Last week, I attended the Commodity Classic in Tampa, Florida. After listening to speakers provide analytical breakdown of the markets, my impression was that most had a generally optimistic price outlook. Yet I came away with the idea that farmers should focus on strategy over outlook. The market is offering historic opportunities and risk. There were a few recommendations by advisors in which CALL option selling opportunities were suggested. We'll focus our attention on these strategies because, in a year with tight supply, we want you to be prepared for most anything to happen.
Often when it comes to marketing, farmers wait until they get enough information to make decisions. However, by the time they get enough information to make a decision, the market has already moved. Therefore, marketing is challenging in the sense that you need to make decisions in front of unknowns. One could argue that the corn market has had a couple significant warning signals in the last two weeks, indicating that upward momentum may be slowing or, in fact, has turned.
Yesterday’s monthly USDA
supply and demand report swirled through the markets and caused another set of
strong rallies in many prices. The corn data caught traders particularly
by surprise as the USDA increased demand for both ethanol and sweetener usage.
New crop wheat prices have been in a steady uptrend since the end of June, when July 2011 futures bottomed at 5.43-1/2. As of Tuesday of this week, the market reached a high of 9.09, or a rally of just under 4.00. So what's driving prices?
The USDA report released this past week for grain stocks and supply and demand had a friendly tone, and the market reacted as such. As expected, both corn and bean carryout dropped slightly, and this was enough to keep the long-term uptrend intact. Traders continue to trade the inverse of the directional trend of carryout, which has been down since June 30.
From a perspective of analyzing the report, there are a few key numbers that we think have bearing, and then just as importantly, the reaction.
We're hearing from a lot of producers who would like ideas moving into the January 12 report. Mostly, they would like to know what we think the report is going to say. While we understand this need and want for information, there is not a whole lot we can provide that will dictate where the market is going to go. In other words, we cannot control what the report says or how the market will react. Your odds (and our odds) of out-guessing the report and the reaction to the report are not good.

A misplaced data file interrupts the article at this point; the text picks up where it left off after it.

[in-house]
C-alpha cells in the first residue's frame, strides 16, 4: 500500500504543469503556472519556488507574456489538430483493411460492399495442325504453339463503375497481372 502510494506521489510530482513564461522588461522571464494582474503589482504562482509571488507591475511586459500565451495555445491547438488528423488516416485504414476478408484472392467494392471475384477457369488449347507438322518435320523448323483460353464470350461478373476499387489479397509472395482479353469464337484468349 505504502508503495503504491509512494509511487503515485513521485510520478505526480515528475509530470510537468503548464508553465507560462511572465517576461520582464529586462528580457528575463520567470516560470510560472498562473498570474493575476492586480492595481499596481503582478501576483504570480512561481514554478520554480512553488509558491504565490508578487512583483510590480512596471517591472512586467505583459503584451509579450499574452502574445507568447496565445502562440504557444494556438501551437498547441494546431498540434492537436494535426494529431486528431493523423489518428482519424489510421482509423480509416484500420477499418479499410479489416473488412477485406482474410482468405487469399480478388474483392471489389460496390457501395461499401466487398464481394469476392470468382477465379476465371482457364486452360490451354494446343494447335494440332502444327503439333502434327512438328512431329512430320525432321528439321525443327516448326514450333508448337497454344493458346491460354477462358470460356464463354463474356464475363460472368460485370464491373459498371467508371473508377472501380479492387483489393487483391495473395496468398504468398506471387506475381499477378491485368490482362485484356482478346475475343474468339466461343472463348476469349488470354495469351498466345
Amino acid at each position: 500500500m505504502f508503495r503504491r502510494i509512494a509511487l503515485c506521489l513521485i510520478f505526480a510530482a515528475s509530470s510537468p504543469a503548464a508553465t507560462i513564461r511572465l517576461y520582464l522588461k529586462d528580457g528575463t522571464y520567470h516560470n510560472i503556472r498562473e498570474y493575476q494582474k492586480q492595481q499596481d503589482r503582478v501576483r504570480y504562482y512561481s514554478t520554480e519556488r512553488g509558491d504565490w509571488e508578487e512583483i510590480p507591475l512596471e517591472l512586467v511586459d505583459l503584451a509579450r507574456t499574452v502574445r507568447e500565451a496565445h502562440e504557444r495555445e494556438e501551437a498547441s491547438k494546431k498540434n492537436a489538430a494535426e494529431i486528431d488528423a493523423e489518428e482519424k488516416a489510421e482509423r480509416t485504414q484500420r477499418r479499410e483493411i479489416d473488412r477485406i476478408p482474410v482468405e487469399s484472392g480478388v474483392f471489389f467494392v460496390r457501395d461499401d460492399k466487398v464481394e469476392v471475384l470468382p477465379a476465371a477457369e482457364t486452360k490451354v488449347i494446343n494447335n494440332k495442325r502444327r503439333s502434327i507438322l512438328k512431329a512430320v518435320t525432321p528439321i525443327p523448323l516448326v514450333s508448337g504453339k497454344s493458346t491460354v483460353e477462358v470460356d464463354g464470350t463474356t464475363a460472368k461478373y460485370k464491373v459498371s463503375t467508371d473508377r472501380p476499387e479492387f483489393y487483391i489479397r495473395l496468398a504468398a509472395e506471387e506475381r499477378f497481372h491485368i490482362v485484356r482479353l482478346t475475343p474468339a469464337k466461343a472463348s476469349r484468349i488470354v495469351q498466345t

As 2010 comes to a close and 2011 is upon us, there are differing sectors of the agricultural community which are feeling the effects of volatility and high-priced markets or low-priced markets. Grain producers looking ahead to 2011 (or even 2012) are seeing real opportunity presented as the new year starts. For dairy producers, 2010 is another year that, for the most part, they would like to forget, as was 2009. Time changes many things, and it's highly likely that, by the end of 2011, there may be a flip-flop in price activity for dairy and grain.
The market is currently offering opportunities for 2011 and perhaps beyond. We have talked to many producers recently that feel uncertain about what to do and, therefore, appear to be willing to do little or nothing. On one hand, tight global supplies of commodities and strong buying interest from end users and the speculative community have helped to propel prices upward. Therefore, making sales could be a mistake, right? Maybe not.
The market was caught off-guard last week when the USDA's
Quarterly Stocks Report added 300 million bushels of corn into its final stocks
figure. Pre-report estimates were close to 1.4 billion and the final number was
1.7 billion. So what happened? We'll try to answer that with the USDA's
explanation, as we now believe we know it. In addition, we will counter that
with our own thoughts.